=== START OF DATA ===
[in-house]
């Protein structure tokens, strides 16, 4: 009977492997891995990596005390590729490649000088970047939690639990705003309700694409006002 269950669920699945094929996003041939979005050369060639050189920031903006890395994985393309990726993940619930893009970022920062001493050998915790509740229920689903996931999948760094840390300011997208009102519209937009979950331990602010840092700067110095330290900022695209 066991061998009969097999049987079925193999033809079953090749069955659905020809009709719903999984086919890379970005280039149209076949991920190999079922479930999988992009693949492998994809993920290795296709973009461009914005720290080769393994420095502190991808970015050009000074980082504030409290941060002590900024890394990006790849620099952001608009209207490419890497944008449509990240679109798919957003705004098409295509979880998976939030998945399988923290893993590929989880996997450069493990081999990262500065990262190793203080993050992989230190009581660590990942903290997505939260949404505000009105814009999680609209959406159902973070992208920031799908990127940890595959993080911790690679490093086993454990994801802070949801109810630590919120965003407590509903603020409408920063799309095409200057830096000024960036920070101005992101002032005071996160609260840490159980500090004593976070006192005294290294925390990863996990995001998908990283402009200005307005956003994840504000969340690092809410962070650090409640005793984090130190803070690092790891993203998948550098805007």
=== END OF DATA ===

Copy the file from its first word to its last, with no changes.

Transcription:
[in-house]
């Protein structure tokens, strides 16, 4: 009977492997891995990596005390590729490649000088970047939690639990705003309700694409006002 269950669920699945094929996003041939979005050369060639050189920031903006890395994985393309990726993940619930893009970022920062001493050998915790509740229920689903996931999948760094840390300011997208009102519209937009979950331990602010840092700067110095330290900022695209 066991061998009969097999049987079925193999033809079953090749069955659905020809009709719903999984086919890379970005280039149209076949991920190999079922479930999988992009693949492998994809993920290795296709973009461009914005720290080769393994420095502190991808970015050009000074980082504030409290941060002590900024890394990006790849620099952001608009209207490419890497944008449509990240679109798919957003705004098409295509979880998976939030998945399988923290893993590929989880996997450069493990081999990262500065990262190793203080993050992989230190009581660590990942903290997505939260949404505000009105814009999680609209959406159902973070992208920031799908990127940890595959993080911790690679490093086993454990994801802070949801109810630590919120965003407590509903603020409408920063799309095409200057830096000024960036920070101005992101002032005071996160609260840490159980500090004593976070006192005294290294925390990863996990995001998908990283402009200005307005956003994840504000969340690092809410962070650090409640005793984090130190803070690092790891993203998948550098805007």